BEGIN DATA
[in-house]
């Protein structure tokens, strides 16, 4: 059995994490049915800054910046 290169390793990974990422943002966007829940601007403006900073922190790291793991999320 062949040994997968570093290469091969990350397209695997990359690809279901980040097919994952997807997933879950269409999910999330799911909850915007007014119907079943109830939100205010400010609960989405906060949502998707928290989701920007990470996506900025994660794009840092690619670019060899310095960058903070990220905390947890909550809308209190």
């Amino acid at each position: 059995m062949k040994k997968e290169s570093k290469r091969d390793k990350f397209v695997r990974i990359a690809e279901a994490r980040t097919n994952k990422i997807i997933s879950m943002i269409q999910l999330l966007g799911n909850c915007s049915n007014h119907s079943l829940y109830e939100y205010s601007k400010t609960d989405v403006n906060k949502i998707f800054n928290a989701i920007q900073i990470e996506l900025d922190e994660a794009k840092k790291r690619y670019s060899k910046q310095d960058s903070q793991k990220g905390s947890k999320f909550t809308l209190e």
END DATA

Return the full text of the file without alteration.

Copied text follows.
[in-house]
């Protein structure tokens, strides 16, 4: 059995994490049915800054910046 290169390793990974990422943002966007829940601007403006900073922190790291793991999320 062949040994997968570093290469091969990350397209695997990359690809279901980040097919994952997807997933879950269409999910999330799911909850915007007014119907079943109830939100205010400010609960989405906060949502998707928290989701920007990470996506900025994660794009840092690619670019060899310095960058903070990220905390947890909550809308209190």
């Amino acid at each position: 059995m062949k040994k997968e290169s570093k290469r091969d390793k990350f397209v695997r990974i990359a690809e279901a994490r980040t097919n994952k990422i997807i997933s879950m943002i269409q999910l999330l966007g799911n909850c915007s049915n007014h119907s079943l829940y109830e939100y205010s601007k400010t609960d989405v403006n906060k949502i998707f800054n928290a989701i920007q900073i990470e996506l900025d922190e994660a794009k840092k790291r690619y670019s060899k910046q310095d960058s903070q793991k990220g905390s947890k999320f909550t809308l209190e």